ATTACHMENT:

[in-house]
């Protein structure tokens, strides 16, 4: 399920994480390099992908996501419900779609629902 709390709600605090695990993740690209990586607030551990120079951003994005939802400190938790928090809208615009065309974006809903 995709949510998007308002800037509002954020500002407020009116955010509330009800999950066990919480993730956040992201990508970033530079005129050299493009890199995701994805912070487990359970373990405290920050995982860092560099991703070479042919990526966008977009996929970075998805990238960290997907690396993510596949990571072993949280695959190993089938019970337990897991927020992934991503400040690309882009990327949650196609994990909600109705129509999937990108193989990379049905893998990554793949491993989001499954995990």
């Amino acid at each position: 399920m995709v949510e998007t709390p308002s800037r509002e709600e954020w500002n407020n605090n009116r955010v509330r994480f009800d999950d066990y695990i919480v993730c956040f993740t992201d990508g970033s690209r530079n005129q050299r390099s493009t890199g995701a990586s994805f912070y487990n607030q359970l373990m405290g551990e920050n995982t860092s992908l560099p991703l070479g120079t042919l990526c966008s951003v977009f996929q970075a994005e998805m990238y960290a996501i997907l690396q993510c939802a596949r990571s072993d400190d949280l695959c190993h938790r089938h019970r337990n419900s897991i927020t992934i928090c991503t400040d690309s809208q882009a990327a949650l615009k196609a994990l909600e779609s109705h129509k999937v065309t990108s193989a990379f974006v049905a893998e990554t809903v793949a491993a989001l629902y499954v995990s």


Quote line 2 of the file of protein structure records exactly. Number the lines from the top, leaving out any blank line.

């Protein structure tokens, strides 16, 4: 399920994480390099992908996501419900779609629902 709390709600605090695990993740690209990586607030551990120079951003994005939802400190938790928090809208615009065309974006809903 995709949510998007308002800037509002954020500002407020009116955010509330009800999950066990919480993730956040992201990508970033530079005129050299493009890199995701994805912070487990359970373990405290920050995982860092560099991703070479042919990526966008977009996929970075998805990238960290997907690396993510596949990571072993949280695959190993089938019970337990897991927020992934991503400040690309882009990327949650196609994990909600109705129509999937990108193989990379049905893998990554793949491993989001499954995990």